But there are some who feel that our Western model of public art is missing the point completely. Philip Dodd, broadcaster and curator, says: 'I think art and its role in city life is being re-imagined across places outside of western Europe and North America in far more exciting and profound ways.' In China, for example, 'they are thinking in much more ambitious terms. It's much more about integrating the idea of art into the social and economic model of cities... In Shanghai they are building a "west bank". They are building several private museums there and these private museums will become the fulcrum of a whole set of cultural activities that will run from galleries to retail.'

Fantasticology, Olympic Park, 2012. The Klassnik Corporation recreated the plan of industrial buildings on the Olympic site, with planting replicating vanished buildings and car parks

Fantasticology, Olympic Park, 2012. The Klassnik Corporation recreated the plan of industrial buildings on the Olympic site, with planting replicating vanished buildings and car parks

Dodd suggests more could be achieved by collaborating and pooling resources. If there is £22m available, it might be better to concentrate it into major regional initiatives such as annual arts festivals - or to 'build a small cinema where you could show artists films and cinema'. The urgent need for intelligent debate around the uses and abuses of public art inspired the launch this February of Art and the City, a forum on public art hosted by Dodd and NLA director Peter Murray, as a new and integral feature of global art fair Art14 London.

The bottom line underpinning all of this debate is, of course: how do we know that public art has made a difference? Where is the evidence, for example, that the Folkestone Triennial has had the desired impact in attracting new and creative businesses, residents and visitors? Biggs replies: 'In the time that I've been there I've met people who say they have moved to Folkestone because of the Triennial. It was exactly the same when we opened Tate Liverpool. People said: "Is this going to make any difference to Liverpool as a place?" The Tate Liverpool, as a wider offer, got people who hadn't previously felt they were part of the picture thinking more optimistically and engaging with communities. It was a very important part of the jigsaw puzzle that led to it becoming European capital of culture 20 years later. But it does take 20 years. Nobody could kid themselves that they can do it in 10.'

Slow Space was is a seven-year project with initiatives including the creation of a public bakehouse by Californian group Futurefarmers in Oslo’s Bjørvika district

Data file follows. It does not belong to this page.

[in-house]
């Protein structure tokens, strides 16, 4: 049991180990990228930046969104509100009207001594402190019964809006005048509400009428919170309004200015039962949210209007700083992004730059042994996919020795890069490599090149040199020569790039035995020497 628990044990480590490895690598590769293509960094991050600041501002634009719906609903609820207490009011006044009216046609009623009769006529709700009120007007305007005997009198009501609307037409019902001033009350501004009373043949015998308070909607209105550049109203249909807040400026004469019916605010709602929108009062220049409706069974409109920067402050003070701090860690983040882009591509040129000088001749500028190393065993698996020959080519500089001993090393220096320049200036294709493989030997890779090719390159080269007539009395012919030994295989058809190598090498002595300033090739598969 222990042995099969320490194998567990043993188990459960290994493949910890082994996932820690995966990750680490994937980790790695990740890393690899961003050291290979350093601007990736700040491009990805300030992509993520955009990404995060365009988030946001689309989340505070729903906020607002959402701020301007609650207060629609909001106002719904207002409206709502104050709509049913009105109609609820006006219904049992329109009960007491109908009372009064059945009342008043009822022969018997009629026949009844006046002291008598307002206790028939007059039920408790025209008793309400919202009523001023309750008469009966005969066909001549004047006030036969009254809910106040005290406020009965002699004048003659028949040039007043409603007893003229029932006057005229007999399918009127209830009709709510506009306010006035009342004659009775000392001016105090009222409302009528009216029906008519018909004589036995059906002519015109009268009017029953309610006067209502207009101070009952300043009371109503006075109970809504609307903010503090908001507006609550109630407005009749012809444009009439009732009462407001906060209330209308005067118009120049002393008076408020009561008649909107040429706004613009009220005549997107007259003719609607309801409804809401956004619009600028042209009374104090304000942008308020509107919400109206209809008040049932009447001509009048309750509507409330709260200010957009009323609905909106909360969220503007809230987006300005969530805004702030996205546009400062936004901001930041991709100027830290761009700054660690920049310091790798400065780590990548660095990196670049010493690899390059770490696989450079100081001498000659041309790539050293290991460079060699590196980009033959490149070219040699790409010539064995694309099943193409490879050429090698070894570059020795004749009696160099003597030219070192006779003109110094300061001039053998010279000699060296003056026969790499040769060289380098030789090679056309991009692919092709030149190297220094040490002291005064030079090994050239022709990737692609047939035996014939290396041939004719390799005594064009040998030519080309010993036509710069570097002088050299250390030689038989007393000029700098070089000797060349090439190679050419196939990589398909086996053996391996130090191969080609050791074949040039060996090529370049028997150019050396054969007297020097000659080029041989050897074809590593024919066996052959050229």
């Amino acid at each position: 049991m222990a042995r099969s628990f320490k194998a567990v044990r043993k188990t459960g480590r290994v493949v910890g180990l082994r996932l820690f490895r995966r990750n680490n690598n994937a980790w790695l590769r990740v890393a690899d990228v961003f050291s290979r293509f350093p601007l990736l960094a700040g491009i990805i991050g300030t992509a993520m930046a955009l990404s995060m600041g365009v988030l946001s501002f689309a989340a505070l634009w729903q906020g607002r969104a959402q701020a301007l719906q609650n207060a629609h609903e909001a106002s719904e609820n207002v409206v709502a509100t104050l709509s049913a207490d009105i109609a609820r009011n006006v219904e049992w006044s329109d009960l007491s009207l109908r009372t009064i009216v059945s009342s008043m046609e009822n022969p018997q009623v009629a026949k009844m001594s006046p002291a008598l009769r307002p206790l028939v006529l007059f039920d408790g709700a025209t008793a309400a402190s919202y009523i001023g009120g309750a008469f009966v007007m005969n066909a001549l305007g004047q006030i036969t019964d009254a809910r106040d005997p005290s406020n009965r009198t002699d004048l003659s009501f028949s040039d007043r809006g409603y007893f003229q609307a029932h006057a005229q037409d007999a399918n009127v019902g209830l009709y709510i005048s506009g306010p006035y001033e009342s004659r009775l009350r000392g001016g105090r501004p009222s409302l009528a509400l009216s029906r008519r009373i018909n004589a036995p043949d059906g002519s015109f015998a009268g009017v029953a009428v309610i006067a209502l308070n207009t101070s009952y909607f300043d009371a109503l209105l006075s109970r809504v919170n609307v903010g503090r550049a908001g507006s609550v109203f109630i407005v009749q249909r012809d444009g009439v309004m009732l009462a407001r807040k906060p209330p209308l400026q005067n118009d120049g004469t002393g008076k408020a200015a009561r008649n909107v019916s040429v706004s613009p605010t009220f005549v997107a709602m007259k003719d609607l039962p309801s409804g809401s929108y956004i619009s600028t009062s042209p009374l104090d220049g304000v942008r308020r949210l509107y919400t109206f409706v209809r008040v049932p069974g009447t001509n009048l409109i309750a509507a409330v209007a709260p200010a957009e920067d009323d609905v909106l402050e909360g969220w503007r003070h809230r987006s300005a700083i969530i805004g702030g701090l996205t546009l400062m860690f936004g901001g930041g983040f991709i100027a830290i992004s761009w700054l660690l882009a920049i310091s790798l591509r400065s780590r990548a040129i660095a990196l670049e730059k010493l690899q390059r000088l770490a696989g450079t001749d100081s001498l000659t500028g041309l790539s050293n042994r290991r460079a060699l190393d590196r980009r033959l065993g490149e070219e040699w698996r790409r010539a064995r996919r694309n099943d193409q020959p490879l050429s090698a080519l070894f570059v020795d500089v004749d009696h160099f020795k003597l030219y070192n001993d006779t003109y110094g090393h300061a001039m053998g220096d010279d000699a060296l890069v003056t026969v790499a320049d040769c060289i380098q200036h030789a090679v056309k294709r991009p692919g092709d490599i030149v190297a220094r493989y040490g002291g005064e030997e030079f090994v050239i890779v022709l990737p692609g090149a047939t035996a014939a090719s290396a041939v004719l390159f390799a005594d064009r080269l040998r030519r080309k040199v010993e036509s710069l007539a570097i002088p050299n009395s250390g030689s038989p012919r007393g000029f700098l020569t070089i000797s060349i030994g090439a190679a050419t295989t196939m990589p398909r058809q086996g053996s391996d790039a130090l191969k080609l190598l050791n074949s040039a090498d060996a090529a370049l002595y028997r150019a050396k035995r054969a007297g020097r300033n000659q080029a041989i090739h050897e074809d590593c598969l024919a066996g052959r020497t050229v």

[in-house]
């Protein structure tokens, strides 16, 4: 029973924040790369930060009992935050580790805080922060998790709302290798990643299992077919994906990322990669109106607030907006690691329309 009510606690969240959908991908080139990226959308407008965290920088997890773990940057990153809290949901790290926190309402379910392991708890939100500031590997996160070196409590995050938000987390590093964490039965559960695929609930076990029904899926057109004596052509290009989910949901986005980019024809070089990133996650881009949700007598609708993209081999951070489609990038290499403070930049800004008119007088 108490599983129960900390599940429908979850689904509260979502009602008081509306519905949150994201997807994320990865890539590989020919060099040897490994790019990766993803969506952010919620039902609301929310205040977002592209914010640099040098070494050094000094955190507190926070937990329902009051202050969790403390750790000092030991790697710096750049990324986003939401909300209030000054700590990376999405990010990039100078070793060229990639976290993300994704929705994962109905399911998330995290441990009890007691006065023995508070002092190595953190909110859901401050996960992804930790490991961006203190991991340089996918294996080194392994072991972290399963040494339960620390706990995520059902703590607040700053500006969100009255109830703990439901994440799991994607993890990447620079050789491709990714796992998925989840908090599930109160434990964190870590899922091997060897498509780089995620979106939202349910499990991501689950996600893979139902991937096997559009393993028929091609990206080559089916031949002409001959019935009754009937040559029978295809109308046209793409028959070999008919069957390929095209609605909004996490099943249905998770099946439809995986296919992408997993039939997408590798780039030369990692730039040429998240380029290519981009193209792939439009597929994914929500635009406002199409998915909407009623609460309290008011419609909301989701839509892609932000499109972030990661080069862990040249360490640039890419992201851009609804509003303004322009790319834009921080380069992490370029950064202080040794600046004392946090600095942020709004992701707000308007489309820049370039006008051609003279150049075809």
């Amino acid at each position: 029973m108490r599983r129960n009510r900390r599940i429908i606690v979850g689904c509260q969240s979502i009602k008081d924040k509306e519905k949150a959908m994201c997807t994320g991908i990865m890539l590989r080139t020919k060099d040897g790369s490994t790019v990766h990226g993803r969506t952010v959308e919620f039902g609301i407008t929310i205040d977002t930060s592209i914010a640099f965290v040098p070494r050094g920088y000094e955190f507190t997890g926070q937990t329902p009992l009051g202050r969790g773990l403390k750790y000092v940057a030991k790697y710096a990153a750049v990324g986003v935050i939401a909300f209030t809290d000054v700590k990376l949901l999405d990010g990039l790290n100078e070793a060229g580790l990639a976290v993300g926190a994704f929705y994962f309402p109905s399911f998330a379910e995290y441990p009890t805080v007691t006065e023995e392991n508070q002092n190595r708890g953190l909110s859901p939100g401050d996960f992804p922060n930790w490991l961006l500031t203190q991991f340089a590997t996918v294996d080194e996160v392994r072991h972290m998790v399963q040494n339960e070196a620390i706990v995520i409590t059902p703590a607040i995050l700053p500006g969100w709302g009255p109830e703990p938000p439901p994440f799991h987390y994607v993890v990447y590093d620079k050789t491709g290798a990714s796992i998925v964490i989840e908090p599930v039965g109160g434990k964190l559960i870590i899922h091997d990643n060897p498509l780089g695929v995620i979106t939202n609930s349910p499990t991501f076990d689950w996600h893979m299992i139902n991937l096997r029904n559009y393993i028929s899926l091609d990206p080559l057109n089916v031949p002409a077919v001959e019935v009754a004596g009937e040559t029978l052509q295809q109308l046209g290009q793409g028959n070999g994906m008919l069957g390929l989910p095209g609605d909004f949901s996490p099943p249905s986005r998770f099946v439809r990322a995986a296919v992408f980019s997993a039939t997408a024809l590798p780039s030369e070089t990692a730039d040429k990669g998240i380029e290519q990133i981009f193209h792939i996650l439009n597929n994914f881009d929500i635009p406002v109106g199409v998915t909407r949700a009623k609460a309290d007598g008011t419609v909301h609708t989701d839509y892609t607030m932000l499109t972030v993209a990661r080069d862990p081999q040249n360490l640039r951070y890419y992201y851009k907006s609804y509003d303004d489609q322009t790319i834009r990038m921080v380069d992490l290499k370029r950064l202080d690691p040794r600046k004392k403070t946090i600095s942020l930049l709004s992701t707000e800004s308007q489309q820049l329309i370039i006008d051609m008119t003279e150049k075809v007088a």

Slow Space was is a seven-year project with initiatives including the creation of a public bakehouse by Californian groupFuturefarmers in Oslo's Bjørvika district

Whatever the Chinese government's ambitions, readers of Ai Weiwei's riveting blog will know how sceptical he is of politicians' attempts to graft culture on to places where citizens' rights will always take a back seat to industry and profit. But when real engagement combines with inspired commissioning and lasting public-realm improvements, public-art initiatives can have profound effects, as anyone lucky enough to attend - or even to read coverage of - Londonderry/Derry's UK Capital of Culture events will know.

In its year-long festival, described in December 2013 by writer for The Observer Ed Vulliamy as 'edgy, subversive, joyful and new' - which saw the city host the Turner Prize show, Grayson Perry's BBC Reith Lectures, and a ground-breaking light show in Lumiere (for four nights, the city was transformed with 17 light sculptures and installations across its buildings) - the combination of events and locations was truly inspired. For example, Ebrington Square, the former parade ground of the army barracks from which the 'Bloody Sunday' massacre was launched, has been transformed into a public gathering and events space by Belfast-based architecture practice McAdam Design, and was used for a triumphant 'homecoming' concert of local-born singer Bronagh Gallagher. McAdam Design's new Peace Bridge also played a crucial part in the mid-summer highlight, The Return of Colmcille, a two-day event masterminded by Walk The Plank and Frank Cottrell Boyce, writer of the 2012 Olympics Opening Ceremony.

Jacqueline Poncelet – wrapper. Part of Art on the Underground this permanent piece on Edgware Road. Launched in 2012, Poncelet’s 10 mosaic clads the outside of a electricity sub station and presents a decorative and uplifting face to the street as well as Underground users

Jacqueline Poncelet - wrapper. Part of Art on the Underground this permanent piece on Edgware Road. Launched in 2012, Poncelet's 10 mosaic clads the outside of a electricity sub station and presents a decorative and uplifting face to the street as well as Underground users

In conclusion, Vulliamy quoted local film-maker Mark McCauley: 'I've seen people awakened by the scale of these public events. Our city centre has for years been made of dark, dangerous streets; people had become conditioned into being frightened. But now those streets were full. I saw my city with different eyes...'